Animal Species:Jelly Blubber

The Jelly Blubber is the most commonly encountered jellyfish along the Australian eastern coast and large swarms sometimes appear in estuarine waters.

Jelly Blubber floating in ocean

Dr Isobel Bennett © Australian Museum

Standard Common Name

Jelly Blubber

Identification

In Sydney waters, the Jelly Blubber's large bell is a creamy white or brown colour, but farther north it is usually blue. This is because the jellyfish has developed a symbiotic relationship with algal plant cells that are kept inside its body. These plants vary in colour from region to region. The algae photosynthesise, converting sunlight into energy that can be used by the jellyfish.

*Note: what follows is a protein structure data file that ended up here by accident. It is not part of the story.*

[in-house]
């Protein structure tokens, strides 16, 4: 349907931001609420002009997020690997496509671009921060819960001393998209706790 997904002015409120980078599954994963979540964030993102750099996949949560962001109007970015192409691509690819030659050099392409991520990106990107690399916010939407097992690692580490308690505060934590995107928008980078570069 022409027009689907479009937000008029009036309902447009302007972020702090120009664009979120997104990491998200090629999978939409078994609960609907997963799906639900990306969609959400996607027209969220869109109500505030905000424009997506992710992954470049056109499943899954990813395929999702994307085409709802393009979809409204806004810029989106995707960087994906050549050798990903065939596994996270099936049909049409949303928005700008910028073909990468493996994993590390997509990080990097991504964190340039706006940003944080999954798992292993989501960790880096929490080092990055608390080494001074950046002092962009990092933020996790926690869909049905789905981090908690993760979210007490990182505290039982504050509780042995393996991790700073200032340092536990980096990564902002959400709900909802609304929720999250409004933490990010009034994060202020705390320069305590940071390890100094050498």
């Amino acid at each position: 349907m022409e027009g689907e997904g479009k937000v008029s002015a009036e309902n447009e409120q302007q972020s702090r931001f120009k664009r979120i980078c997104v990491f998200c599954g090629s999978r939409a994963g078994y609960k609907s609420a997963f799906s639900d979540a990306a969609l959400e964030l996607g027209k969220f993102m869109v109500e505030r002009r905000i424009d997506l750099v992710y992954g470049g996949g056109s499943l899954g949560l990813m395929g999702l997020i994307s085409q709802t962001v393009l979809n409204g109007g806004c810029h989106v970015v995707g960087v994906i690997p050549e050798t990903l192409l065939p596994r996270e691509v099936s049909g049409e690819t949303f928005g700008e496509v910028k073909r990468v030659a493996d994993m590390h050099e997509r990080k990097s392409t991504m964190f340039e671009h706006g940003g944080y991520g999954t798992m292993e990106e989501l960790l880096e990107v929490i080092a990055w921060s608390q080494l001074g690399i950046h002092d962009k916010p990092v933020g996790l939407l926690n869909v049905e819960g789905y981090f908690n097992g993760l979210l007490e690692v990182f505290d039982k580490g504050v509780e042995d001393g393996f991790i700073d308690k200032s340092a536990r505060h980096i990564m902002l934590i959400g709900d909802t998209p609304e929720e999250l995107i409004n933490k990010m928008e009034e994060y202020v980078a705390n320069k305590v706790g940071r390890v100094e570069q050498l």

Size range

35 cm

Distribution

Jelly Blubbers are found in Queensland, New South Wales and Victoria.

Habitat

Jelly Blubbers tend to be found in intertidal estuaries and coastal waters.

Feeding and Diet

The Jelly Blubber has no mouth but there are many tiny openings in its tentacles. The tentacles also have stinging cells that can capture tiny crustaceans and other plankton.

Classification

Species:
mosaicus
Genus:
Catostylus
Family:
Catostylidae
Order:
Rhizostomeae
Class:
Scyphozoa
Phylum:
Cnidaria
Kingdom:
Animalia

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Tags jellyfish, jellies, scyphozoans, invertebrates, wildlife of sydney, identification,

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